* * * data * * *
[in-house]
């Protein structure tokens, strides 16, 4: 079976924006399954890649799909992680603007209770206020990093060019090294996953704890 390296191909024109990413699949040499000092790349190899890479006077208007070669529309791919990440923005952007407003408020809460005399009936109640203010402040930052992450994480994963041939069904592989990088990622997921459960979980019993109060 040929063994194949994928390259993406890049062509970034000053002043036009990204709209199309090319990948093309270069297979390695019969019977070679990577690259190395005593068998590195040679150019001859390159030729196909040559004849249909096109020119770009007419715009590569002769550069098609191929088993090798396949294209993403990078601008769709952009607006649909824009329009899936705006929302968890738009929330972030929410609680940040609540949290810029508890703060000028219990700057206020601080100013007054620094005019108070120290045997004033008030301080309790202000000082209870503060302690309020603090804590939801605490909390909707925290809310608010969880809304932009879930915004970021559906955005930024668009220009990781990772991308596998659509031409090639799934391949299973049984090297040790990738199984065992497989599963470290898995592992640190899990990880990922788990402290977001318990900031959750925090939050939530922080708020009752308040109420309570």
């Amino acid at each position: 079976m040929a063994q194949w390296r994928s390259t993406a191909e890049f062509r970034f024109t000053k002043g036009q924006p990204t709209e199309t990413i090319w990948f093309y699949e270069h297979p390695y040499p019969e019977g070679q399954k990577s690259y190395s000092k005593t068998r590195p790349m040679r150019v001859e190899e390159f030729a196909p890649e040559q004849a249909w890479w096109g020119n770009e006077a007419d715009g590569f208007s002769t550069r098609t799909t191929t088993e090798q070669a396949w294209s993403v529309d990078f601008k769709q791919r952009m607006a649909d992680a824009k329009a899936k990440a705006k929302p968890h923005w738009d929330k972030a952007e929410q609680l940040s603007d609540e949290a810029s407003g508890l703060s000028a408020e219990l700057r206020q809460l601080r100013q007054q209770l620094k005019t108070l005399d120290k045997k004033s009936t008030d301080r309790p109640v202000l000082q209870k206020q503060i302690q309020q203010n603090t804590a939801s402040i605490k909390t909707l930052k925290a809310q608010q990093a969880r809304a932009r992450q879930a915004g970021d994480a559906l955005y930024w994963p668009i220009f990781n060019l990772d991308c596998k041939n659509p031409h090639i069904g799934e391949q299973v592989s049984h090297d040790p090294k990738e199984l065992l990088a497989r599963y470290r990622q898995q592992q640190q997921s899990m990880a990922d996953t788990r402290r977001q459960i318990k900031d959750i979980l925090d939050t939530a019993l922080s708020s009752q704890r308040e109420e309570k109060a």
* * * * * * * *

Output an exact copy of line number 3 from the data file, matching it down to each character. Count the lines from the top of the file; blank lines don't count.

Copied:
């Amino acid at each position: 079976m040929a063994q194949w390296r994928s390259t993406a191909e890049f062509r970034f024109t000053k002043g036009q924006p990204t709209e199309t990413i090319w990948f093309y699949e270069h297979p390695y040499p019969e019977g070679q399954k990577s690259y190395s000092k005593t068998r590195p790349m040679r150019v001859e190899e390159f030729a196909p890649e040559q004849a249909w890479w096109g020119n770009e006077a007419d715009g590569f208007s002769t550069r098609t799909t191929t088993e090798q070669a396949w294209s993403v529309d990078f601008k769709q791919r952009m607006a649909d992680a824009k329009a899936k990440a705006k929302p968890h923005w738009d929330k972030a952007e929410q609680l940040s603007d609540e949290a810029s407003g508890l703060s000028a408020e219990l700057r206020q809460l601080r100013q007054q209770l620094k005019t108070l005399d120290k045997k004033s009936t008030d301080r309790p109640v202000l000082q209870k206020q503060i302690q309020q203010n603090t804590a939801s402040i605490k909390t909707l930052k925290a809310q608010q990093a969880r809304a932009r992450q879930a915004g970021d994480a559906l955005y930024w994963p668009i220009f990781n060019l990772d991308c596998k041939n659509p031409h090639i069904g799934e391949q299973v592989s049984h090297d040790p090294k990738e199984l065992l990088a497989r599963y470290r990622q898995q592992q640190q997921s899990m990880a990922d996953t788990r402290r977001q459960i318990k900031d959750i979980l925090d939050t939530a019993l922080s708020s009752q704890r308040e109420e309570k109060a």